Katie Raby has just got hired as a Software Engineer with a startup. In this exclusive interview she talks about her career change from marketing to programming. Read on to get some great insights into how to become a software engineer without a CS degree.
Hey, so can you give us a short introduction for people who want to know more about you?
Hi there! My name is Katie Raby , and I live in the lovely city of Liverpool, UK. After several years of working in marketing, I have just secured my first job in tech, working as a Junior Software Engineer at Taptrip - a startup in Manchester developing innovative technology solutions within the business travel space.
If you don’t have a CS degree, how did you learn coding?
Similarly to a few stories out there, I got my first experience of coding at the age of 12 thanks to neopets.com (hello to all fellow Neopets fans!). Neopets is a virtual gaming community, where you can adopt virtual pets, and join communities called “Guilds” which presented themselves as mini websites. I started designing layouts/homepages for the guilds I owned on Adobe Photoshop 7, and got my first taste of basic HTML and CSS coding the layouts I’d created. I used to spend hours in my bedroom designing and coding new layouts, and even used my coding skills to help friends with their guilds.
At this point, I had no idea that jobs in coding even existed! At school, I decided to pursue other subjects, and ended up doing my A Levels in Maths, Chemistry, Biology and French. I then went to university and got a degree in International Business and French, which I used to gain my first role in marketing.
Since then, I’d spent a few years working in Marketing, and took every opportunity to code during work hours, editing e-mail templates, which refueled my love for code and solving problems. I spent my evenings learning to code through online platforms such as FreeCodeCamp - where I started by completing the Responsive Web Design Certification, and developed a love for coding pure CSS images - a fun, digital expression of art through code! I played around with code by making an account on Codepen.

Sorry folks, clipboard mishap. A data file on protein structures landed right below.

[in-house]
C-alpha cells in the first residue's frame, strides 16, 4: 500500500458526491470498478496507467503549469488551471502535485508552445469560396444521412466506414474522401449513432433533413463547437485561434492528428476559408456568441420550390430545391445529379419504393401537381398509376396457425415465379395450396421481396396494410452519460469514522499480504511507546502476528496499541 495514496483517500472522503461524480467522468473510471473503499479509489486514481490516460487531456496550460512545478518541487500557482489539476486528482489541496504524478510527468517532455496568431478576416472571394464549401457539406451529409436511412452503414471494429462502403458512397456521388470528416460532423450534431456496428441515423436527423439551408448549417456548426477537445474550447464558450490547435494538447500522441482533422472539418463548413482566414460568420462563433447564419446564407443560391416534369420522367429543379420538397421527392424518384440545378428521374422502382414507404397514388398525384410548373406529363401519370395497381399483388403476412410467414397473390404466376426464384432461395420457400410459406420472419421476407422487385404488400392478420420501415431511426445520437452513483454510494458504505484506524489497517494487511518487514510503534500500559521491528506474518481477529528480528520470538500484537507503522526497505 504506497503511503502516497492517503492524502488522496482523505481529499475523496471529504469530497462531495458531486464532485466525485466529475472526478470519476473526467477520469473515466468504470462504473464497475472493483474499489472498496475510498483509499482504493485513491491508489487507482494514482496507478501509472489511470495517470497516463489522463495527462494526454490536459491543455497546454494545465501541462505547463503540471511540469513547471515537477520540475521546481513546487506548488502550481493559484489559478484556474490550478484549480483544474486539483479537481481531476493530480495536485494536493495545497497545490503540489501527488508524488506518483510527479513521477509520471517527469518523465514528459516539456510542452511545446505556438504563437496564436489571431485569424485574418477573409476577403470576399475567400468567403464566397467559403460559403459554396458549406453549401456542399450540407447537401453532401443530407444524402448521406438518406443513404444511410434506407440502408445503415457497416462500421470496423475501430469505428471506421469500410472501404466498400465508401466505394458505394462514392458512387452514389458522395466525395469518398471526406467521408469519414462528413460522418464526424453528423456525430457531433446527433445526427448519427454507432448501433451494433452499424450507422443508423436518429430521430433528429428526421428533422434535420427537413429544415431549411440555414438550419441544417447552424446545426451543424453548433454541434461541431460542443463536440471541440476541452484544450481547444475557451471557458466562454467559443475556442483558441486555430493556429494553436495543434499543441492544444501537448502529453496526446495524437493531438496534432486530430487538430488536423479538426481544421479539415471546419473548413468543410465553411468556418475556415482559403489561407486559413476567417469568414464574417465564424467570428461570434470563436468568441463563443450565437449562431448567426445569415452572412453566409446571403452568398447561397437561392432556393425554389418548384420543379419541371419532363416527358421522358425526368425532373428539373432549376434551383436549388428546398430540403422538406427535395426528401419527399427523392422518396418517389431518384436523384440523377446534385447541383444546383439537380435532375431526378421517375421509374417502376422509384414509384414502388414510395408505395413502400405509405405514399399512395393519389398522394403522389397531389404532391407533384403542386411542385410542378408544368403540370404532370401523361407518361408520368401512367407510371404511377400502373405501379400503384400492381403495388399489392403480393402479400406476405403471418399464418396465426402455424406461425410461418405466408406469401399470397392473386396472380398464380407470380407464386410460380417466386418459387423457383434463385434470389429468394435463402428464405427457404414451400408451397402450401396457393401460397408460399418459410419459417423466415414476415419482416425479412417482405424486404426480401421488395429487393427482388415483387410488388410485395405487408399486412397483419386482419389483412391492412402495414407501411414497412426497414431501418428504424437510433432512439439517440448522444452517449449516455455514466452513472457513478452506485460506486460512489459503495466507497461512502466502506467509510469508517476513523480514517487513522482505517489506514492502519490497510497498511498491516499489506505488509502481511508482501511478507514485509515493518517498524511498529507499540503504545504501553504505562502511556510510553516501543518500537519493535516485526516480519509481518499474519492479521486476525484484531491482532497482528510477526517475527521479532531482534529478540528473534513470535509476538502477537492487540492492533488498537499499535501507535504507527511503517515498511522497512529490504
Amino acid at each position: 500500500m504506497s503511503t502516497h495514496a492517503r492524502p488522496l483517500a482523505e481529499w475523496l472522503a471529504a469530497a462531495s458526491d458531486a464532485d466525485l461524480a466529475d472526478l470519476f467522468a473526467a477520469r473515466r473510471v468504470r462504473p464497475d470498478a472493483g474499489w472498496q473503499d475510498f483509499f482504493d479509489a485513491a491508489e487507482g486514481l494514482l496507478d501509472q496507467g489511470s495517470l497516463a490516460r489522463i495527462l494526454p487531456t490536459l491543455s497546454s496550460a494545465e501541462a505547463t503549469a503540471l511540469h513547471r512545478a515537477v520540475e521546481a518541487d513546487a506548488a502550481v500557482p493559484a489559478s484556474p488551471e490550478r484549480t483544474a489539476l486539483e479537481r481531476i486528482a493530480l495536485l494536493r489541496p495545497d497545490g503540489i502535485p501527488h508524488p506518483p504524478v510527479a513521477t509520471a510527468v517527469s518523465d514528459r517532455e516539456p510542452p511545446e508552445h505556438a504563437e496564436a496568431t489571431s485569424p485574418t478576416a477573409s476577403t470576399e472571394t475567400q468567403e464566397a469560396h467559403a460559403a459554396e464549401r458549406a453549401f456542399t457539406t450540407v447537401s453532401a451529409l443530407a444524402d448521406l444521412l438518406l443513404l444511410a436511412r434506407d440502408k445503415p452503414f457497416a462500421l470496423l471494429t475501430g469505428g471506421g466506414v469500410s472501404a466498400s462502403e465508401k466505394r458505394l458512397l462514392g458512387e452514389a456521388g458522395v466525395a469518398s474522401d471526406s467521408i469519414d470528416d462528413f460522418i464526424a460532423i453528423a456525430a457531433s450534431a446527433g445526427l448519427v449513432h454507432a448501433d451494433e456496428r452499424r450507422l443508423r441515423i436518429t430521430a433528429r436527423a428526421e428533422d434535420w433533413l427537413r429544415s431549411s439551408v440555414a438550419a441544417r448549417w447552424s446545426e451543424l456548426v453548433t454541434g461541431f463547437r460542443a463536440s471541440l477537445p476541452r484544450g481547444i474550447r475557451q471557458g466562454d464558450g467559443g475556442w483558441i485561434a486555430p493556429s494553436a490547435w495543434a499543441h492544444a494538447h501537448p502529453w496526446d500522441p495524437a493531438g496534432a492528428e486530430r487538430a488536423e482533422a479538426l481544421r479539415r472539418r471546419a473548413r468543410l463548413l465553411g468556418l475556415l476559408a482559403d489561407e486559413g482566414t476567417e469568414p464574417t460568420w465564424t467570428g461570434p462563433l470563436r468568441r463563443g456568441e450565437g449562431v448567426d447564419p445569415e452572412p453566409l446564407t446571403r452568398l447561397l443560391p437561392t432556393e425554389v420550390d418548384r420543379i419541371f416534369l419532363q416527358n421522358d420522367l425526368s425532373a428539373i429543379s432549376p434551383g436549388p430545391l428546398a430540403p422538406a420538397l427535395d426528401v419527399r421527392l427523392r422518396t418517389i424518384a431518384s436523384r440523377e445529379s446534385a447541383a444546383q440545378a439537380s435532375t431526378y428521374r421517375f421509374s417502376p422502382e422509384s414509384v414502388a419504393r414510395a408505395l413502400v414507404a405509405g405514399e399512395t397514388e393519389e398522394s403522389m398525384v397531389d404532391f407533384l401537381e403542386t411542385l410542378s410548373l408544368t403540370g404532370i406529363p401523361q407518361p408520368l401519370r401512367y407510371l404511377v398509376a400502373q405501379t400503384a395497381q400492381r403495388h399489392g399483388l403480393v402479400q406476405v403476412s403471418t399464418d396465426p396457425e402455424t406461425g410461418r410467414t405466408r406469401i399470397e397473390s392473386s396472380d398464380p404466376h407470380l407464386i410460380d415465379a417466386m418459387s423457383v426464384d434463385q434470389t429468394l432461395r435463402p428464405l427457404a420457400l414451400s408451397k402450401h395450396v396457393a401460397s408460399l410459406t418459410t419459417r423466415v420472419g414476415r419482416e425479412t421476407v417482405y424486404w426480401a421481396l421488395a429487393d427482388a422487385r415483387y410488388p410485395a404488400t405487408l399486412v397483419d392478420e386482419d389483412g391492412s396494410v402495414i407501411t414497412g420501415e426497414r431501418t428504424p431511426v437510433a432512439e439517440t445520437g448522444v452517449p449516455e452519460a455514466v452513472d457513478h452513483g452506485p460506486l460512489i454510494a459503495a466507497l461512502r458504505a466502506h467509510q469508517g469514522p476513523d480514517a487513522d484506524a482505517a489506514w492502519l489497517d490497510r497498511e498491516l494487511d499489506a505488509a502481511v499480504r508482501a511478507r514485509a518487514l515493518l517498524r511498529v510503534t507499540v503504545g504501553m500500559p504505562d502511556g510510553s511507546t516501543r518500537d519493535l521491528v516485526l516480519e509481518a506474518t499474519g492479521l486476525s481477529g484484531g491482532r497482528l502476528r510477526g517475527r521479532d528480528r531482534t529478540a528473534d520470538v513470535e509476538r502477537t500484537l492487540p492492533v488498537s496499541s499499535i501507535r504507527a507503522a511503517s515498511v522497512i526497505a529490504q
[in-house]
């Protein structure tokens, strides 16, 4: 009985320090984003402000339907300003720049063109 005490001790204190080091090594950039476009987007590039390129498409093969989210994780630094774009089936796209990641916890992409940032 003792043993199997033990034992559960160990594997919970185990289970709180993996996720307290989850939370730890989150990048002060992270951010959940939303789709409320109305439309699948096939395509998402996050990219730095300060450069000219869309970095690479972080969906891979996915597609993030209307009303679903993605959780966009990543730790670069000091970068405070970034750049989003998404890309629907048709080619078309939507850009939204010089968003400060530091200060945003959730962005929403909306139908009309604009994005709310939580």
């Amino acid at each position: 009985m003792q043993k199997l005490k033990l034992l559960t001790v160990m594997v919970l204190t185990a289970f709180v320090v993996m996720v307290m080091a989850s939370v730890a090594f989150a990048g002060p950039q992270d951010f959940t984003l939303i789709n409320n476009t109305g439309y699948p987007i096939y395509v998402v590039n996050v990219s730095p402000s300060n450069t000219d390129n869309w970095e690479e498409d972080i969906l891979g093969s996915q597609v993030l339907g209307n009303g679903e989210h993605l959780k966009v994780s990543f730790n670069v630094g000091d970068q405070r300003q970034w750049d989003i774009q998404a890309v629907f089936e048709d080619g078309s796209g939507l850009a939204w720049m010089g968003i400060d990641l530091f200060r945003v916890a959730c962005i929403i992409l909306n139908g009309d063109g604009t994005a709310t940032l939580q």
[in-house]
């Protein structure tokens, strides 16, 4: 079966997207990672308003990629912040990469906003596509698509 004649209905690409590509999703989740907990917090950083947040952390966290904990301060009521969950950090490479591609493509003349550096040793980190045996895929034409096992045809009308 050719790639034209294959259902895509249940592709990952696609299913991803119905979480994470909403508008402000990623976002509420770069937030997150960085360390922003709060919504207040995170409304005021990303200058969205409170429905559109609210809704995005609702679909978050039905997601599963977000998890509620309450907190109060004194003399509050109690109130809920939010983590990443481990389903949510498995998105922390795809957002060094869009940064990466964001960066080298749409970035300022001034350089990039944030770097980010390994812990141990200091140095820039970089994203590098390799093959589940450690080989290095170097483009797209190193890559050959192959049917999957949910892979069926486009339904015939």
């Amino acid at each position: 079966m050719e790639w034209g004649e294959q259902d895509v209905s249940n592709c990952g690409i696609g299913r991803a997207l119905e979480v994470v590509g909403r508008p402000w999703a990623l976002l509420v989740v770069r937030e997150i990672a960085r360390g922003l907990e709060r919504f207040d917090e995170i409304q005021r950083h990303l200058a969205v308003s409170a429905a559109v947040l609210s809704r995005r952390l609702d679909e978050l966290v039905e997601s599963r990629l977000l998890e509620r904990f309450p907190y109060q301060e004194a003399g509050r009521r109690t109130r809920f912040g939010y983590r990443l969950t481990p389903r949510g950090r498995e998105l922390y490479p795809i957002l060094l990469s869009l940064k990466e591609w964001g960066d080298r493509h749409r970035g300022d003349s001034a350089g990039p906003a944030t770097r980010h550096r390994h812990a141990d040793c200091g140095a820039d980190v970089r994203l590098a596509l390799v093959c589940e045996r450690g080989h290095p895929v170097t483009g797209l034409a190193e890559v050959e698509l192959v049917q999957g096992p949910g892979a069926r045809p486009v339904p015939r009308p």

Working full-time and coding during the evenings in my spare time was difficult to maintain, but I ramped up my dedication to coding regularly last year by taking part in the #100DaysOfCode challenge, which I documented over on Twitter.
The bootcamp itself was amazing, and really prepared me for my first job. The course gave me experience working in an agile manner, as we used practices such as sprints and pair programming throughout. On the course, I learnt everything from node.js to React to Dart/Flutter, but the main thing was that by the end of the course I felt like I had the skills to build my own projects from scratch.
Congratulations on getting your first developer job at Taptrip! What was the hiring process like?
Thank you! The hiring process was great and really helped me to feel at ease - the interviews focused on cultural fit, which was ideal, as from my side I felt like I got a great feeling about the company culture and its people which is really important to me. I had a portfolio of work behind me to support my application, including full-stack applications I'd built, and projects I had worked on since graduating from my bootcamp.